I am telling you, I was grateful to find a box of Glad bags already on hand in the garage yesterday!  Really, honestly grateful.  I mean this thing could have gone a whole other direction.  An unplanned trip to the store would have meant I must first do something with my unruly hair.  And the gas gauge was reading nearly empty, so I would need to go by the gas station either coming or going to the store.  And......  and there you go.  One thing can lead to another and the whole afternoon is suddenly shot.

We tend to be so self-absorbed, and focused on either obtaining or maintaining our own comfort level, that it is easy to forget that many others are attempting to be grateful for "little things" in the midst of much greater difficulties.

One person told me on the phone this week that her grandson had come home after school smiling because he said, "God answered our prayers.  Not one person called me fat today."  He is nine, and yes, he is over weight, and has often been the object of the school yard bullies.  So he was grateful for even one day when no one called him names.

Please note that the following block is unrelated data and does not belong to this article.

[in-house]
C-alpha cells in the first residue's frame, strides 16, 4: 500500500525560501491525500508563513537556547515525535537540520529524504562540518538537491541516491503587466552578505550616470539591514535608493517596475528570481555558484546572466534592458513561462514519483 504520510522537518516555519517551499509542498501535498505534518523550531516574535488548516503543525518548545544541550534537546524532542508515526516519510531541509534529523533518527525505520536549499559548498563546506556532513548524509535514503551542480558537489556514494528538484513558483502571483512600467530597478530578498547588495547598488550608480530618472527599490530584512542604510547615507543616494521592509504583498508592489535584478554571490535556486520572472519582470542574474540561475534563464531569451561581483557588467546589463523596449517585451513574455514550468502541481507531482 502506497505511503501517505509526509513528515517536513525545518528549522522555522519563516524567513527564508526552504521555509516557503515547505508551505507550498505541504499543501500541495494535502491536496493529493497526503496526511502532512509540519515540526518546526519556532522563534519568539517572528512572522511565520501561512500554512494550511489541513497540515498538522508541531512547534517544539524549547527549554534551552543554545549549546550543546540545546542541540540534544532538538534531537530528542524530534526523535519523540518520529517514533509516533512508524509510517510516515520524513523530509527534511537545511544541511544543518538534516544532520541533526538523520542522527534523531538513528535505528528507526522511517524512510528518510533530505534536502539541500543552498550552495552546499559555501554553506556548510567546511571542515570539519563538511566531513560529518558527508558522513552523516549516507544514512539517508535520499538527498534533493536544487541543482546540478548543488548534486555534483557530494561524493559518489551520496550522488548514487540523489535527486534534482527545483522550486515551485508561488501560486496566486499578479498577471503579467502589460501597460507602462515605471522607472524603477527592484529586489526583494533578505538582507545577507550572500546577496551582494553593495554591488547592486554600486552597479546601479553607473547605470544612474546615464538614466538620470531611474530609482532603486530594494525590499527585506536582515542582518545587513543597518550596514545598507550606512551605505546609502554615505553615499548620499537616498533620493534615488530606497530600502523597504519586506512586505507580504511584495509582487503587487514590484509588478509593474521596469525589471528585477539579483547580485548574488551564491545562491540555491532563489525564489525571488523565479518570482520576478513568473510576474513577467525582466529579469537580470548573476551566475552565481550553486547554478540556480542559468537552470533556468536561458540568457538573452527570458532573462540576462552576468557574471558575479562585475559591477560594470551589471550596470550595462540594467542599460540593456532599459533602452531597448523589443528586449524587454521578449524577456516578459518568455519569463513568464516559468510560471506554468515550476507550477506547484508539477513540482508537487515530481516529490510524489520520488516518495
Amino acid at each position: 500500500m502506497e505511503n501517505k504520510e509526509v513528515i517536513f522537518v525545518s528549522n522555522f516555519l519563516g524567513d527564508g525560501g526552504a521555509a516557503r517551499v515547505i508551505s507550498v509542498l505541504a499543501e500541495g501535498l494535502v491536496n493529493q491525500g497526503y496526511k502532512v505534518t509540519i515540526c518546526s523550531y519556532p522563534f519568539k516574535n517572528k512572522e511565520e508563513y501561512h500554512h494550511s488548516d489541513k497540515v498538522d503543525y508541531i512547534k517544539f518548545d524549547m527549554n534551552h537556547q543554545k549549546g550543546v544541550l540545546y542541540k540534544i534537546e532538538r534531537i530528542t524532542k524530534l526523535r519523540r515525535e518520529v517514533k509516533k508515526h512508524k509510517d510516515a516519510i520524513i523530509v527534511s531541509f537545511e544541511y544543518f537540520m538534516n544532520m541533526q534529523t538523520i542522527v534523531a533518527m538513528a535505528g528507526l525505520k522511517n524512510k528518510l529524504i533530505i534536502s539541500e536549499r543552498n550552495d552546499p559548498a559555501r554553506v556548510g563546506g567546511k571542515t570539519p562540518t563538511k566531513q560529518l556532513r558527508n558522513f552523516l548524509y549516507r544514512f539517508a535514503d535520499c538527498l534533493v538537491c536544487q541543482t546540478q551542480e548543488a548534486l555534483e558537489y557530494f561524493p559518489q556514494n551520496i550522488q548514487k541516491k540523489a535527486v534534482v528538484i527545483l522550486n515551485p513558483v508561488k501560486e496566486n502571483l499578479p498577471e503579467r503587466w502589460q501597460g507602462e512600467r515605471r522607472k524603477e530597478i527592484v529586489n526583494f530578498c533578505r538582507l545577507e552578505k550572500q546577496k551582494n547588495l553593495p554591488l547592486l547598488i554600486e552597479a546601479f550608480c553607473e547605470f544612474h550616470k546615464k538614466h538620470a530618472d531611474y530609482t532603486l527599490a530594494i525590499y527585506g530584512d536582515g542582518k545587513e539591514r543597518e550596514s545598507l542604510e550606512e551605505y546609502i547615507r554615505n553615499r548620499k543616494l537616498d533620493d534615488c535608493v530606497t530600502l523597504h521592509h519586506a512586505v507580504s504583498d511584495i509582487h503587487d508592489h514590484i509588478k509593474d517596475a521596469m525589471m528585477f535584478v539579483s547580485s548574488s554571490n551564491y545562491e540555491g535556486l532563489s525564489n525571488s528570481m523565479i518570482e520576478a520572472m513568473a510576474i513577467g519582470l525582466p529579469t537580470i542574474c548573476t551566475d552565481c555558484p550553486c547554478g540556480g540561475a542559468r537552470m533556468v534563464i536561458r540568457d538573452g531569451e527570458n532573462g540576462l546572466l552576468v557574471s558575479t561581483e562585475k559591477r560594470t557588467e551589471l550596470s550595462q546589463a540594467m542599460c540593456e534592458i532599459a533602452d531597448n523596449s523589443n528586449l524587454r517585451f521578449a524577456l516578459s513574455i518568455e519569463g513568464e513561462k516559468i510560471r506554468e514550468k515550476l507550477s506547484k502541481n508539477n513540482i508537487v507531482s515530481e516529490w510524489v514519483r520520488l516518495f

Another individual told his mother that he had "four straight hours of sleep" one night this past week.  He was so grateful, as the disease attacking his body has made getting more than an hour or so at a time nearly impossible.  These days I am irritable when I cannot get at least 6 or 7 straight hours, and tend to forget that for many years insomnia was my constant companion.  How could I forget that?

Dietrich Bonhoeffer wrote the line above from prison.  And yes, he was truly grateful for the little things.  Occasionally he could watch a small bird on a branch across the prison yard and hear its song.  He was allowed to receive letters from those who cared.  Here he was, wrongfully imprisoned for opposing the Nazi regime and for preaching the gospel, and yet he was grateful for the little things, even in those circumstances.